- Turning the hands of time again: a purely confirmatory replication study and a Bayesian analysis
- Frontiers in Psychology
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- Faculty of Social and Behavioural Sciences (FMG)
- Psychology Research Institute (PsyRes)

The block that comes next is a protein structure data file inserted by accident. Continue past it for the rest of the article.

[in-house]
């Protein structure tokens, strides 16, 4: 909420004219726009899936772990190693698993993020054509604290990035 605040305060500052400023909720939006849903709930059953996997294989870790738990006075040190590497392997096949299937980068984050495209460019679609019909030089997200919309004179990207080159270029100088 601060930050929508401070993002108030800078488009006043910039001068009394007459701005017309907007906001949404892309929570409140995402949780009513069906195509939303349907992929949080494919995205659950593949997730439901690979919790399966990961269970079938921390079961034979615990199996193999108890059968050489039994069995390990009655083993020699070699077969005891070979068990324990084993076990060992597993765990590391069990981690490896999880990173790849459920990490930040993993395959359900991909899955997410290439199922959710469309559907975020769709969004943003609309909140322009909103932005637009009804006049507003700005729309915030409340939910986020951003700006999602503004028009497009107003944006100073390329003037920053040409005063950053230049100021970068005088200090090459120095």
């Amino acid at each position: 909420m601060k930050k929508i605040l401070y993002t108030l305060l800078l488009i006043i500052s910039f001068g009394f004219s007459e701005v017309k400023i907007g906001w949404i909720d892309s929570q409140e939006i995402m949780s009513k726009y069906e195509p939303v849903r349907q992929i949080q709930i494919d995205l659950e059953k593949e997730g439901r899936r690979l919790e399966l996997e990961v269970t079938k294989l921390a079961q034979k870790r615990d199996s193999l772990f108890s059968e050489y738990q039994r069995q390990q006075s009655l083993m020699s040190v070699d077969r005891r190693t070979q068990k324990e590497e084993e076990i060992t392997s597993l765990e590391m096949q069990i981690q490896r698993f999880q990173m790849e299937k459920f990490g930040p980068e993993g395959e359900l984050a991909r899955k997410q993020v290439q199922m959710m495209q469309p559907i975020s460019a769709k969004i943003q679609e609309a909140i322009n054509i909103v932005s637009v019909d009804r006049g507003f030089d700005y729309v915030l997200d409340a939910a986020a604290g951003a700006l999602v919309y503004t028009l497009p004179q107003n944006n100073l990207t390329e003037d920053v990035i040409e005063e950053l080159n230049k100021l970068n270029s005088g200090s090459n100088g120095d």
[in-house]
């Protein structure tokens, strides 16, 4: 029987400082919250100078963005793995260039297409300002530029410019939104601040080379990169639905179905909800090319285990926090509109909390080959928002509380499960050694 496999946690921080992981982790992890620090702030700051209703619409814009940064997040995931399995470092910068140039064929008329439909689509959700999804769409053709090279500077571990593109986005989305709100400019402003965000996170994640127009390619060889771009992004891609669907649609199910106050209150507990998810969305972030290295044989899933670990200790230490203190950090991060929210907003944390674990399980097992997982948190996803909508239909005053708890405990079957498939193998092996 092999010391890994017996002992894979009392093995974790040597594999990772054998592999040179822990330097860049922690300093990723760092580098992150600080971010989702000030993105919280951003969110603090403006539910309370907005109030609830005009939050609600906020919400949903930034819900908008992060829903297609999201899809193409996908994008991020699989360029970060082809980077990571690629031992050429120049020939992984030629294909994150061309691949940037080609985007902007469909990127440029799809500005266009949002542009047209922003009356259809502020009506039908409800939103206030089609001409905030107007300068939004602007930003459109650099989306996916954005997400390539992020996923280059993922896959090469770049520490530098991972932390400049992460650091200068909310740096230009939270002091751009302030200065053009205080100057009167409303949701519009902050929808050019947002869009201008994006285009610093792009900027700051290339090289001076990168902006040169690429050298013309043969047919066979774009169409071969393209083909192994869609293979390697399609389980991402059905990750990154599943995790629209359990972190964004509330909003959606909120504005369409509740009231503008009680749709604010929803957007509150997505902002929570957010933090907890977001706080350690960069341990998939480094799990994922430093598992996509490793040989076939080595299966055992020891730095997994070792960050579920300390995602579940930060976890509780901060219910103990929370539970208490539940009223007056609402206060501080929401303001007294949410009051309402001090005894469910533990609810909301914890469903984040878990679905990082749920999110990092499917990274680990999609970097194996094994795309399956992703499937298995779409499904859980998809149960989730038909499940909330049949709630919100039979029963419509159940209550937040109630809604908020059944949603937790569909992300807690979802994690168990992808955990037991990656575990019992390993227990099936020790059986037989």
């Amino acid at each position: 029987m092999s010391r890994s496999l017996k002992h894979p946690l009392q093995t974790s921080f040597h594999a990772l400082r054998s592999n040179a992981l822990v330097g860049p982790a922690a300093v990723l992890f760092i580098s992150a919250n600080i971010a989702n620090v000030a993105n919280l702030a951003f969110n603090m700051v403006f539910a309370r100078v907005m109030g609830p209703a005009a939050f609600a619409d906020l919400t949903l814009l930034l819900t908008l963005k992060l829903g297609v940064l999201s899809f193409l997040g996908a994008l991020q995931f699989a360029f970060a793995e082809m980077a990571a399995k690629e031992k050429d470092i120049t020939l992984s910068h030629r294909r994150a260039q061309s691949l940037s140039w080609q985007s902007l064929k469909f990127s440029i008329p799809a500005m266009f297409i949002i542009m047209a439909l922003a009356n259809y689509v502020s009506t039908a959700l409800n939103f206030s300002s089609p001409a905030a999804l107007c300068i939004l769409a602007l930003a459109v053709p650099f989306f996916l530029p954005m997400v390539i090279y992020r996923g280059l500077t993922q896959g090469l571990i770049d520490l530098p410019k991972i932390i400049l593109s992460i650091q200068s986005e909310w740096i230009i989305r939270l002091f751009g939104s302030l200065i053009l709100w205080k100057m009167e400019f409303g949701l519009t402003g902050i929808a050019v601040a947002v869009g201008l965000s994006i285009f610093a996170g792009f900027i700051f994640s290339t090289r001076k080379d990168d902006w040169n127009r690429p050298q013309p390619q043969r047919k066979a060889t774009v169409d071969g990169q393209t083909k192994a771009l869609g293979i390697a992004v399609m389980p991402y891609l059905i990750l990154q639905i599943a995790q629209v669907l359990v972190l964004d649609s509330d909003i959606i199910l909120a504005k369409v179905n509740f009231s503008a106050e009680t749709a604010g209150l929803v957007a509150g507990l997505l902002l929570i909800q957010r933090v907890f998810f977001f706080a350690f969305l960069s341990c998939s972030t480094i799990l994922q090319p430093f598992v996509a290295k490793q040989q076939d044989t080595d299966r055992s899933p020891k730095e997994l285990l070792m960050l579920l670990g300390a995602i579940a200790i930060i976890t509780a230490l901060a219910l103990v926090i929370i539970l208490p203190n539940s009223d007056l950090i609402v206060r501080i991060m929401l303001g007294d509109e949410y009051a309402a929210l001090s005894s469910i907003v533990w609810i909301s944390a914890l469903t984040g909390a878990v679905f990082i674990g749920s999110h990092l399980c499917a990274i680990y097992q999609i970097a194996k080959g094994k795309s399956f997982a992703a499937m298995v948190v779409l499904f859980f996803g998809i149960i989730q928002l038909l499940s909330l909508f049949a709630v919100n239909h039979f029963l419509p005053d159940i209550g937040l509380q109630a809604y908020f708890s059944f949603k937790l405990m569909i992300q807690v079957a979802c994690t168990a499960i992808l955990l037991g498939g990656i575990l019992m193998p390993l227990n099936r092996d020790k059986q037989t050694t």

In a series of four experiments, Topolinski and Sparenberg (2012) found support for the conjecture that clockwise movements induce psychological states of temporal progression and an orientation toward the future and novelty. Here we report the results of a preregistered replication attempt of Experiment 2 from Topolinski and Sparenberg (2012). Participants turned kitchen rolls either clockwise or counterclockwise while answering items from a questionnaire assessing openness to experience. Data from 102 participants showed that the effect went slightly in the direction opposite to that predicted by Topolinski and Sparenberg (2012), and a preregistered Bayes factor hypothesis test revealed that the data were 10.76 times more likely under the null hypothesis than under the alternative hypothesis. Our findings illustrate the theoretical importance and practical advantages of preregistered Bayes factor replication studies, both for psychological science and for empirical work in general.
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